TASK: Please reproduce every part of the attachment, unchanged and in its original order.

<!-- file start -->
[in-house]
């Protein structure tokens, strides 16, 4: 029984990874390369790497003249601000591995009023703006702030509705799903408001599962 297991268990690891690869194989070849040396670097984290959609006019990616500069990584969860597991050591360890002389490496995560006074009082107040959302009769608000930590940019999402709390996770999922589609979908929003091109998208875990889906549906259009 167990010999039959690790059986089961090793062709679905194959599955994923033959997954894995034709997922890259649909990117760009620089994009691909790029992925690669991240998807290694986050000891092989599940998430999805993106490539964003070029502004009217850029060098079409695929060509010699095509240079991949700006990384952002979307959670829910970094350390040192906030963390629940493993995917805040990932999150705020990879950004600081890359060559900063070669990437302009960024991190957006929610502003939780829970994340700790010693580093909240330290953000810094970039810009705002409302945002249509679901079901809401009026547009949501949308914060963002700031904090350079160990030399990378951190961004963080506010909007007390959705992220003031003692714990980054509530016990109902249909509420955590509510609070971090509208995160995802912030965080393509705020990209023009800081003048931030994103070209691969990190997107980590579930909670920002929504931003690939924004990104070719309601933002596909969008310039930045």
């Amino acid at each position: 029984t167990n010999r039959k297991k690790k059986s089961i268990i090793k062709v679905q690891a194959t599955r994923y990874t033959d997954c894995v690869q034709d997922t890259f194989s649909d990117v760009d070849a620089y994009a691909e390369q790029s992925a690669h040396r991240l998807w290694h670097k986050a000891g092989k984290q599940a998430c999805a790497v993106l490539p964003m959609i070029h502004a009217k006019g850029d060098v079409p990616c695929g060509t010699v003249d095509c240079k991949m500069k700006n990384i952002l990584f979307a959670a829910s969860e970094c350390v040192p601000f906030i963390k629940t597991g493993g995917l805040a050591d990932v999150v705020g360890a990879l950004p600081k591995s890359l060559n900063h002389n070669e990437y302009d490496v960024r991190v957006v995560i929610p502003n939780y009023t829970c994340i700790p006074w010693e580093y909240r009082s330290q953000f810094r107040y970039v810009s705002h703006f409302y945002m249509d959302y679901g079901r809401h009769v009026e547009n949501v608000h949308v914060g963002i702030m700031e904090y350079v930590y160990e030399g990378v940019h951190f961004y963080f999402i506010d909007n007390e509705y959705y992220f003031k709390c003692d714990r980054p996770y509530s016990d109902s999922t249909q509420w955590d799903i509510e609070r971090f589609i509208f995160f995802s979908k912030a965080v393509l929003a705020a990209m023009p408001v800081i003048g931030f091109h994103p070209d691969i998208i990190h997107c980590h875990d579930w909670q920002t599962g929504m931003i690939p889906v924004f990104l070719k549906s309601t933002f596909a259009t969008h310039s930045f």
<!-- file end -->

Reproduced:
[in-house]
């Protein structure tokens, strides 16, 4: 029984990874390369790497003249601000591995009023703006702030509705799903408001599962 297991268990690891690869194989070849040396670097984290959609006019990616500069990584969860597991050591360890002389490496995560006074009082107040959302009769608000930590940019999402709390996770999922589609979908929003091109998208875990889906549906259009 167990010999039959690790059986089961090793062709679905194959599955994923033959997954894995034709997922890259649909990117760009620089994009691909790029992925690669991240998807290694986050000891092989599940998430999805993106490539964003070029502004009217850029060098079409695929060509010699095509240079991949700006990384952002979307959670829910970094350390040192906030963390629940493993995917805040990932999150705020990879950004600081890359060559900063070669990437302009960024991190957006929610502003939780829970994340700790010693580093909240330290953000810094970039810009705002409302945002249509679901079901809401009026547009949501949308914060963002700031904090350079160990030399990378951190961004963080506010909007007390959705992220003031003692714990980054509530016990109902249909509420955590509510609070971090509208995160995802912030965080393509705020990209023009800081003048931030994103070209691969990190997107980590579930909670920002929504931003690939924004990104070719309601933002596909969008310039930045």
């Amino acid at each position: 029984t167990n010999r039959k297991k690790k059986s089961i268990i090793k062709v679905q690891a194959t599955r994923y990874t033959d997954c894995v690869q034709d997922t890259f194989s649909d990117v760009d070849a620089y994009a691909e390369q790029s992925a690669h040396r991240l998807w290694h670097k986050a000891g092989k984290q599940a998430c999805a790497v993106l490539p964003m959609i070029h502004a009217k006019g850029d060098v079409p990616c695929g060509t010699v003249d095509c240079k991949m500069k700006n990384i952002l990584f979307a959670a829910s969860e970094c350390v040192p601000f906030i963390k629940t597991g493993g995917l805040a050591d990932v999150v705020g360890a990879l950004p600081k591995s890359l060559n900063h002389n070669e990437y302009d490496v960024r991190v957006v995560i929610p502003n939780y009023t829970c994340i700790p006074w010693e580093y909240r009082s330290q953000f810094r107040y970039v810009s705002h703006f409302y945002m249509d959302y679901g079901r809401h009769v009026e547009n949501v608000h949308v914060g963002i702030m700031e904090y350079v930590y160990e030399g990378v940019h951190f961004y963080f999402i506010d909007n007390e509705y959705y992220f003031k709390c003692d714990r980054p996770y509530s016990d109902s999922t249909q509420w955590d799903i509510e609070r971090f589609i509208f995160f995802s979908k912030a965080v393509l929003a705020a990209m023009p408001v800081i003048g931030f091109h994103p070209d691969i998208i990190h997107c980590h875990d579930w909670q920002t599962g929504m931003i690939p889906v924004f990104l070719k549906s309601t933002f596909a259009t969008h310039s930045f």